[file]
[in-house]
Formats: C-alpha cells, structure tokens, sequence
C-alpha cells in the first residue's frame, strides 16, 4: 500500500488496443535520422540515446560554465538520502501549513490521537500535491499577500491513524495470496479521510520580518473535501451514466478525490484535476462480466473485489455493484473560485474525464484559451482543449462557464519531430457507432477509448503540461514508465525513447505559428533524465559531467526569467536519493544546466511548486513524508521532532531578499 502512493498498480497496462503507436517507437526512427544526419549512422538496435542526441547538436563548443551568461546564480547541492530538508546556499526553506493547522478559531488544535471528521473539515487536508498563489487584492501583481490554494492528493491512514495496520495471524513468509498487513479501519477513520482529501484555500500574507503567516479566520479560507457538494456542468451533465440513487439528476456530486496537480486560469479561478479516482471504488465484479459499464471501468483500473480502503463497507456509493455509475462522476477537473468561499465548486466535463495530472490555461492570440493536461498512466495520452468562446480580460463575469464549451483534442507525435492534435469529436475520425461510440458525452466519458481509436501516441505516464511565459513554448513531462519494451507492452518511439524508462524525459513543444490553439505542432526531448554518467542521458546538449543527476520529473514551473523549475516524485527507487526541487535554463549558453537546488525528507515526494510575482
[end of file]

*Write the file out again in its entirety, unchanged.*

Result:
[in-house]
Formats: C-alpha cells, structure tokens, sequence
C-alpha cells in the first residue's frame, strides 16, 4: 500500500488496443535520422540515446560554465538520502501549513490521537500535491499577500491513524495470496479521510520580518473535501451514466478525490484535476462480466473485489455493484473560485474525464484559451482543449462557464519531430457507432477509448503540461514508465525513447505559428533524465559531467526569467536519493544546466511548486513524508521532532531578499 502512493498498480497496462503507436517507437526512427544526419549512422538496435542526441547538436563548443551568461546564480547541492530538508546556499526553506493547522478559531488544535471528521473539515487536508498563489487584492501583481490554494492528493491512514495496520495471524513468509498487513479501519477513520482529501484555500500574507503567516479566520479560507457538494456542468451533465440513487439528476456530486496537480486560469479561478479516482471504488465484479459499464471501468483500473480502503463497507456509493455509475462522476477537473468561499465548486466535463495530472490555461492570440493536461498512466495520452468562446480580460463575469464549451483534442507525435492534435469529436475520425461510440458525452466519458481509436501516441505516464511565459513554448513531462519494451507492452518511439524508462524525459513543444490553439505542432526531448554518467542521458546538449543527476520529473514551473523549475516524485527507487526541487535554463549558453537546488525528507515526494510575482